- Flippers or webbed feet to help with swimming
- Streamline shells
- Ability to stay underwater for hours at a time
Tortoises, on the other hand, need physiological adaptations like:
- Strong, club-like feet to aide with walking long distances
- Large shells that help with defense
The Physiology Of A Tortoises’ Feet
That being said, they have several specific physiological differences in their feet that contribute to the difference in their swimming ability.
Sea turtles have flippers instead of feet. That makes them very clumsy on land, but incredibly efficient in the water. Evolutionarily, this makes sense. Because the sea turtle spends almost the entirety of its life in the water. Only going on land to lay eggs.
Freshwater turtles differ from sea turtles in that they have feet, rather than flippers. Although, unlike tortoises, the freshwater turtle’s feet are webbed, allowing them to spend time on land and water.
Finally, unlike the freshwater or sea turtle, tortoises have elephantine feet. They are called that because of their resemblance to elephant feet.
Thick, large, and sturdy, the tortoises’ feet are ideal for walking long distances over difficult terrain. With that said, they’re absolutely awful at swimming. Imagine trying to swim, but being unable to spread your fingers to catch water! That’s what tortoises has to deal with.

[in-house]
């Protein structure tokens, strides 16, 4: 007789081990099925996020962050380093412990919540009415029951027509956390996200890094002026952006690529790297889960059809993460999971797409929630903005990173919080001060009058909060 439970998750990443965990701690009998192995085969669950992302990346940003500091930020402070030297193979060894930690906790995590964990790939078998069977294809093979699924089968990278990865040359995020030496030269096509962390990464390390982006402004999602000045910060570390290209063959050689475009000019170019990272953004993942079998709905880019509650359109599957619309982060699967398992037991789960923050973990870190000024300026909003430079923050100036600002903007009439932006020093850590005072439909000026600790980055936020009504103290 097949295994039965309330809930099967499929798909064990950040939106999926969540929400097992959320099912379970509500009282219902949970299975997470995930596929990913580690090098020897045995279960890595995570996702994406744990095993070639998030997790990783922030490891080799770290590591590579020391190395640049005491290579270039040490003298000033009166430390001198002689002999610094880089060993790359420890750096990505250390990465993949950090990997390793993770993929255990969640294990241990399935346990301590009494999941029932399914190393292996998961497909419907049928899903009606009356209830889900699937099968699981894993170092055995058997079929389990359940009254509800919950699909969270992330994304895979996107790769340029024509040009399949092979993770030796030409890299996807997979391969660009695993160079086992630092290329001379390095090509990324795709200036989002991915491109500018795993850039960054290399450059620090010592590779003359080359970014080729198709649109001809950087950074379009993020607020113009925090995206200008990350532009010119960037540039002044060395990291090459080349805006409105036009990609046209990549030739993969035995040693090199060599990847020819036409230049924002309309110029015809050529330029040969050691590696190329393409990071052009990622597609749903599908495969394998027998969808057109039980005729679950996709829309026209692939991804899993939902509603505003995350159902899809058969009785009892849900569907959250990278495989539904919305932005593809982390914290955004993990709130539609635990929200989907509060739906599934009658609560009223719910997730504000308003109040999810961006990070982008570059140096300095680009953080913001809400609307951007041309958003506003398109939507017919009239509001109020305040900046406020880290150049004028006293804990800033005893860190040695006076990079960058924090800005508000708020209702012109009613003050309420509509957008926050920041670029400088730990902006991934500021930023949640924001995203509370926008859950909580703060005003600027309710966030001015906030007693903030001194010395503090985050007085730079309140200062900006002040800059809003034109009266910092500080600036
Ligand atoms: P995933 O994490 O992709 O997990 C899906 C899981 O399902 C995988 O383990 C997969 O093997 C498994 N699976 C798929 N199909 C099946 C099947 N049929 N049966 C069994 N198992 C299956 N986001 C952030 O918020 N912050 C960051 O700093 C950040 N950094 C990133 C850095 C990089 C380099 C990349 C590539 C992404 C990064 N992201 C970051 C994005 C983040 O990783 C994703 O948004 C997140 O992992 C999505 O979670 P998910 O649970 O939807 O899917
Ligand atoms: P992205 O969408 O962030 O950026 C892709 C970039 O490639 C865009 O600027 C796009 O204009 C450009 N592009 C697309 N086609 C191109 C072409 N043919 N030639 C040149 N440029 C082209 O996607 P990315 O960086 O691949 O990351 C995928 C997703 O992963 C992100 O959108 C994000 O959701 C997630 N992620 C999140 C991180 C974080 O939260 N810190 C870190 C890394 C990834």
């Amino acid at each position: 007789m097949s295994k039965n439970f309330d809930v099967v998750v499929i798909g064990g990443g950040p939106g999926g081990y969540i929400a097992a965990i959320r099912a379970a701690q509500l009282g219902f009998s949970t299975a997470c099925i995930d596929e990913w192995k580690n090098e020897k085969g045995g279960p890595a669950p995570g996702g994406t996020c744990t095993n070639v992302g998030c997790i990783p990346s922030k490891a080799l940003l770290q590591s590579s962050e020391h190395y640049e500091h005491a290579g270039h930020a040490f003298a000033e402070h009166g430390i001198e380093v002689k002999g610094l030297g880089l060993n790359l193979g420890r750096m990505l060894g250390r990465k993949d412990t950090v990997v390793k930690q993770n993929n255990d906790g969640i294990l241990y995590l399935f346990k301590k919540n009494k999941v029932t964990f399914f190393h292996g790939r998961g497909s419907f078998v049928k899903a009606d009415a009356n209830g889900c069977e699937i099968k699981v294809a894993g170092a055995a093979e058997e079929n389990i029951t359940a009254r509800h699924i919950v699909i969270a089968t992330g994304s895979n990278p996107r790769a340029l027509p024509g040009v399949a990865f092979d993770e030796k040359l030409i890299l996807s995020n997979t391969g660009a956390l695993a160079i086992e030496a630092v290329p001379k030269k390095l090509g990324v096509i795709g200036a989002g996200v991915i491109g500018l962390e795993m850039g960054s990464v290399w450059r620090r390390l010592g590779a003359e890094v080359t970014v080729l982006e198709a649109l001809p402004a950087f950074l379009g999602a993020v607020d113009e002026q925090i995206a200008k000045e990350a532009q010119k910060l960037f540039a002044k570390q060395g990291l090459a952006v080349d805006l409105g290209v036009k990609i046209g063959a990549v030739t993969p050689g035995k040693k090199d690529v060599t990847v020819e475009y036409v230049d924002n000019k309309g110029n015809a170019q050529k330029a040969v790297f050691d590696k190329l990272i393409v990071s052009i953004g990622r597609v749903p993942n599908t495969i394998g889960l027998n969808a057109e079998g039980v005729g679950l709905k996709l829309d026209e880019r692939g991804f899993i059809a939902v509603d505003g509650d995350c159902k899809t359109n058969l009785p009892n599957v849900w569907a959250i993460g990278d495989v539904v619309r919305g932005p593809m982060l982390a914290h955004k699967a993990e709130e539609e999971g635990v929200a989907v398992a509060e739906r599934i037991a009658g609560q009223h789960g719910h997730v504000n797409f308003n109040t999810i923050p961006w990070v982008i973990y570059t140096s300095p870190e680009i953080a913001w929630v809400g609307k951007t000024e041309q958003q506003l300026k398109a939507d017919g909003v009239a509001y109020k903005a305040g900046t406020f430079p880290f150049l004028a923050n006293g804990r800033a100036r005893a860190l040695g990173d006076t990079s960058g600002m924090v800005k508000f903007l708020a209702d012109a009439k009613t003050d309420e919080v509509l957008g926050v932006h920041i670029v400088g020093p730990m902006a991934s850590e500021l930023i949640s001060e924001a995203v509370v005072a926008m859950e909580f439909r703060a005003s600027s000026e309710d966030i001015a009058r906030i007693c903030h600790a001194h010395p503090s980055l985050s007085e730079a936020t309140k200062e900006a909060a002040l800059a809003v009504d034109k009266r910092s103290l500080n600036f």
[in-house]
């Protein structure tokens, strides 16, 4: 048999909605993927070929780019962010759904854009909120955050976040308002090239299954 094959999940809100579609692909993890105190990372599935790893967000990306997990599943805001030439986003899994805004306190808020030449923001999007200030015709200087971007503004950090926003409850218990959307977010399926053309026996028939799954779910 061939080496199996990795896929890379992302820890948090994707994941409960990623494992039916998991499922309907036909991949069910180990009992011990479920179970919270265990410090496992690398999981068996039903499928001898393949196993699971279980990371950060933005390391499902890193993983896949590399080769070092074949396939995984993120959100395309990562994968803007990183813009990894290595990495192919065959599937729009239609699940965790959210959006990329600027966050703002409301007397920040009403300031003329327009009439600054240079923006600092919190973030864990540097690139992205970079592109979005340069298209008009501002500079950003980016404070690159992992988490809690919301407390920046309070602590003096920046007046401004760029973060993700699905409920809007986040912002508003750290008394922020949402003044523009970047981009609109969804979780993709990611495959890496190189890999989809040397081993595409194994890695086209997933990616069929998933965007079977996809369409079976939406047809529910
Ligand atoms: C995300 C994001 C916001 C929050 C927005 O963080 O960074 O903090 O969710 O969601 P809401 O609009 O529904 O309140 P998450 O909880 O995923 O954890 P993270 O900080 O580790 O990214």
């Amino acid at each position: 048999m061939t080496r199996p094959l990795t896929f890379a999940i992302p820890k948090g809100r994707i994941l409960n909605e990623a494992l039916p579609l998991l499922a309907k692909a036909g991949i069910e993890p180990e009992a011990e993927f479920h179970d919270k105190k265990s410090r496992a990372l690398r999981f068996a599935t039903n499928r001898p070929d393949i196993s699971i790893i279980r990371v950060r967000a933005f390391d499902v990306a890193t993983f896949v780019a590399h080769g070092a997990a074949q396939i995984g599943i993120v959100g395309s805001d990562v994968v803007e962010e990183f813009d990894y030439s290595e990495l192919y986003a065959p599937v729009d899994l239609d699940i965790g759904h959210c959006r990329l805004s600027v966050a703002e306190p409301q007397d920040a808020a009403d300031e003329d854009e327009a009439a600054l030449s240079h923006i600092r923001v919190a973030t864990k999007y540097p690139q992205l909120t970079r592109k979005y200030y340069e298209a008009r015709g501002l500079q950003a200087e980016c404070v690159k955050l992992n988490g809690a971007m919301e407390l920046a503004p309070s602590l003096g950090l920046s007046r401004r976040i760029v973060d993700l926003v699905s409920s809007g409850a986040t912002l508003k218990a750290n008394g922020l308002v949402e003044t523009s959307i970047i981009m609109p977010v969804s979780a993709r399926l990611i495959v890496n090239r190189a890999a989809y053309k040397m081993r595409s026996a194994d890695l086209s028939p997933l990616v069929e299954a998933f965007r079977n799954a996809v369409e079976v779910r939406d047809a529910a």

The Physiology Of A Tortoises’ Shells
Aquatic turtle’s shells, whether freshwater or sea turtles, are incredibly hydrodynamic. That allows them to glide through the water with minimal drag.
The hydrodynamics of a turtle’s shell are accomplished through a particular shedding mechanism. Turtles shed their old shells as a new one grows underneath. That helps prevent the shell from becoming domed.
Unlike turtles, tortoises’ shells are high-domed, because they don’t shed their shells as a new one grows beneath. While this makes for a bulky shell that isn’t fit for swimming, it also helps protect tortoises from any predators that might attack them.
How Habitat Plays A Role In Physiology
Luckily for tortoises, they don’t, usually, find themselves in situations where they have to swim. In fact, while some turtles spend their whole lives in the water, tortoises live exclusively on land. And usually land that doesn’t feature many water outlets.
Because of this, it’s alright that tortoises aren’t capable of swimming! In fact, if tortoises were capable of swimming, despite its non-aquatic habitat, it would be an evolutionary anomaly.
Unfortunately, that means that if tortoises are left alone in a large body of water, it will most likely drown. This is especially true if tortoises are submerged in the water. Otherwise, if they’re floating in a lake or pond, they could potentially float to the edge and climb out.
Although they cannot swim, tortoises love to soak in shallow water. Cooling themselves and hydrating at the same time. Make sure, if you are responsible for one of these reptiles, that they have enough water to drink and cool off in, but not enough to drown in!